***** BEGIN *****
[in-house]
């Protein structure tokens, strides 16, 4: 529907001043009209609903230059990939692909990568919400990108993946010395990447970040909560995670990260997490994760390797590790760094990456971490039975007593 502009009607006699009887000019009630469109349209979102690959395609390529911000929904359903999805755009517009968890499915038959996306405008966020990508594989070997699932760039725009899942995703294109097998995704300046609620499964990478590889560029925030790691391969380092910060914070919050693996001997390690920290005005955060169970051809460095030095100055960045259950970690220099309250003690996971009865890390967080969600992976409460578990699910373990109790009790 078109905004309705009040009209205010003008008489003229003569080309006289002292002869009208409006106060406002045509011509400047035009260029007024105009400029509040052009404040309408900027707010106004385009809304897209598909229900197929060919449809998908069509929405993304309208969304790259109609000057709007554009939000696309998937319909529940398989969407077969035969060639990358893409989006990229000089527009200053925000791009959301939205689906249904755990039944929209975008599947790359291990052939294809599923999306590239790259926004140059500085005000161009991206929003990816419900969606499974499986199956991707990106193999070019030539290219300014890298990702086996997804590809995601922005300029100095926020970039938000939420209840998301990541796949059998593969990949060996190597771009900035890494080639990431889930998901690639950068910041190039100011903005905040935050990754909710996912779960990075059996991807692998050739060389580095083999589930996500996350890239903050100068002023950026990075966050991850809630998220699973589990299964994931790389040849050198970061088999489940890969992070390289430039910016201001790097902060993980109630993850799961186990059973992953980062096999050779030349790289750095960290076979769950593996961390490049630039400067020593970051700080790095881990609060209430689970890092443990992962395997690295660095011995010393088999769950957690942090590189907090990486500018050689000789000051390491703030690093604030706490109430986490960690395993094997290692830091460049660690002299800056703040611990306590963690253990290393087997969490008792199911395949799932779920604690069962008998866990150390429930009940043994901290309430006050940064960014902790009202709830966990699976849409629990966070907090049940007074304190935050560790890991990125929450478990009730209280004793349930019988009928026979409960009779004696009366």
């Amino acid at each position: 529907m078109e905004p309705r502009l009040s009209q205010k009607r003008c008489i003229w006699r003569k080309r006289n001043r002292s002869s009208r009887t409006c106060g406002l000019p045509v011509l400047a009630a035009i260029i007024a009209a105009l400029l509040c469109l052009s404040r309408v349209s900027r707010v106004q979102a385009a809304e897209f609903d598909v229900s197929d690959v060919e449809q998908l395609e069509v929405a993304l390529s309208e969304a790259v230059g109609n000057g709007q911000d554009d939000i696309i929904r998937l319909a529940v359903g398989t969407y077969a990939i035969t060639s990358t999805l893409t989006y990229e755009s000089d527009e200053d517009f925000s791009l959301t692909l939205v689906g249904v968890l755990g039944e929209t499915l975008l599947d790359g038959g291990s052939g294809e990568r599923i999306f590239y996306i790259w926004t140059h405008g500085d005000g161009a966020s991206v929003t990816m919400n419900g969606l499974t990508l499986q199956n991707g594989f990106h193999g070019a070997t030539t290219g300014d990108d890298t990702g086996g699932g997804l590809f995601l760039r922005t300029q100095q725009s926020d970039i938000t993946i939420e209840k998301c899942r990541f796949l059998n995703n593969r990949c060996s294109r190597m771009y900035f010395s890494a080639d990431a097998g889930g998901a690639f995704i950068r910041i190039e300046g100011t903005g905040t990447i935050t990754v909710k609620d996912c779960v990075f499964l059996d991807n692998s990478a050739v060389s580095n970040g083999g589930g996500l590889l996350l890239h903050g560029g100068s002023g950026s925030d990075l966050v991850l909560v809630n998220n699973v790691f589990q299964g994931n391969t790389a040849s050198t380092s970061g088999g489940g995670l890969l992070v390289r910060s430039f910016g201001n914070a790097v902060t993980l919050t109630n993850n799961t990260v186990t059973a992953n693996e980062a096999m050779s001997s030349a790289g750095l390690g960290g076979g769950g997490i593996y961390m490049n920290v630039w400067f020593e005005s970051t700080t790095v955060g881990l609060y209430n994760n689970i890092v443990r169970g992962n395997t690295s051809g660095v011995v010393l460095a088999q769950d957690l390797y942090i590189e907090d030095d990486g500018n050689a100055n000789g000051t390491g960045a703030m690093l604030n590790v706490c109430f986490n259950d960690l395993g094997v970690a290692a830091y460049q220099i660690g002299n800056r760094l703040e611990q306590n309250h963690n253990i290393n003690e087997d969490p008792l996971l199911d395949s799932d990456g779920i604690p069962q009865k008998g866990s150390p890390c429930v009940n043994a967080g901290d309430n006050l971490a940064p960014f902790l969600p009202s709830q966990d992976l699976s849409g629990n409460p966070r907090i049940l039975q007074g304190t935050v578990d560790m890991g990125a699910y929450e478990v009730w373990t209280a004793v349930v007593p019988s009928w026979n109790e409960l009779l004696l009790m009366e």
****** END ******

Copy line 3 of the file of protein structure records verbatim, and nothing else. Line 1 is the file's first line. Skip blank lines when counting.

């Amino acid at each position: 529907m078109e905004p309705r502009l009040s009209q205010k009607r003008c008489i003229w006699r003569k080309r006289n001043r002292s002869s009208r009887t409006c106060g406002l000019p045509v011509l400047a009630a035009i260029i007024a009209a105009l400029l509040c469109l052009s404040r309408v349209s900027r707010v106004q979102a385009a809304e897209f609903d598909v229900s197929d690959v060919e449809q998908l395609e069509v929405a993304l390529s309208e969304a790259v230059g109609n000057g709007q911000d554009d939000i696309i929904r998937l319909a529940v359903g398989t969407y077969a990939i035969t060639s990358t999805l893409t989006y990229e755009s000089d527009e200053d517009f925000s791009l959301t692909l939205v689906g249904v968890l755990g039944e929209t499915l975008l599947d790359g038959g291990s052939g294809e990568r599923i999306f590239y996306i790259w926004t140059h405008g500085d005000g161009a966020s991206v929003t990816m919400n419900g969606l499974t990508l499986q199956n991707g594989f990106h193999g070019a070997t030539t290219g300014d990108d890298t990702g086996g699932g997804l590809f995601l760039r922005t300029q100095q725009s926020d970039i938000t993946i939420e209840k998301c899942r990541f796949l059998n995703n593969r990949c060996s294109r190597m771009y900035f010395s890494a080639d990431a097998g889930g998901a690639f995704i950068r910041i190039e300046g100011t903005g905040t990447i935050t990754v909710k609620d996912c779960v990075f499964l059996d991807n692998s990478a050739v060389s580095n970040g083999g589930g996500l590889l996350l890239h903050g560029g100068s002023g950026s925030d990075l966050v991850l909560v809630n998220n699973v790691f589990q299964g994931n391969t790389a040849s050198t380092s970061g088999g489940g995670l890969l992070v390289r910060s430039f910016g201001n914070a790097v902060t993980l919050t109630n993850n799961t990260v186990t059973a992953n693996e980062a096999m050779s001997s030349a790289g750095l390690g960290g076979g769950g997490i593996y961390m490049n920290v630039w400067f020593e005005s970051t700080t790095v955060g881990l609060y209430n994760n689970i890092v443990r169970g992962n395997t690295s051809g660095v011995v010393l460095a088999q769950d957690l390797y942090i590189e907090d030095d990486g500018n050689a100055n000789g000051t390491g960045a703030m690093l604030n590790v706490c109430f986490n259950d960690l395993g094997v970690a290692a830091y460049q220099i660690g002299n800056r760094l703040e611990q306590n309250h963690n253990i290393n003690e087997d969490p008792l996971l199911d395949s799932d990456g779920i604690p069962q009865k008998g866990s150390p890390c429930v009940n043994a967080g901290d309430n006050l971490a940064p960014f902790l969600p009202s709830q966990d992976l699976s849409g629990n409460p966070r907090i049940l039975q007074g304190t935050v578990d560790m890991g990125a699910y929450e478990v009730w373990t209280a004793v349930v007593p019988s009928w026979n109790e409960l009779l004696l009790m009366e």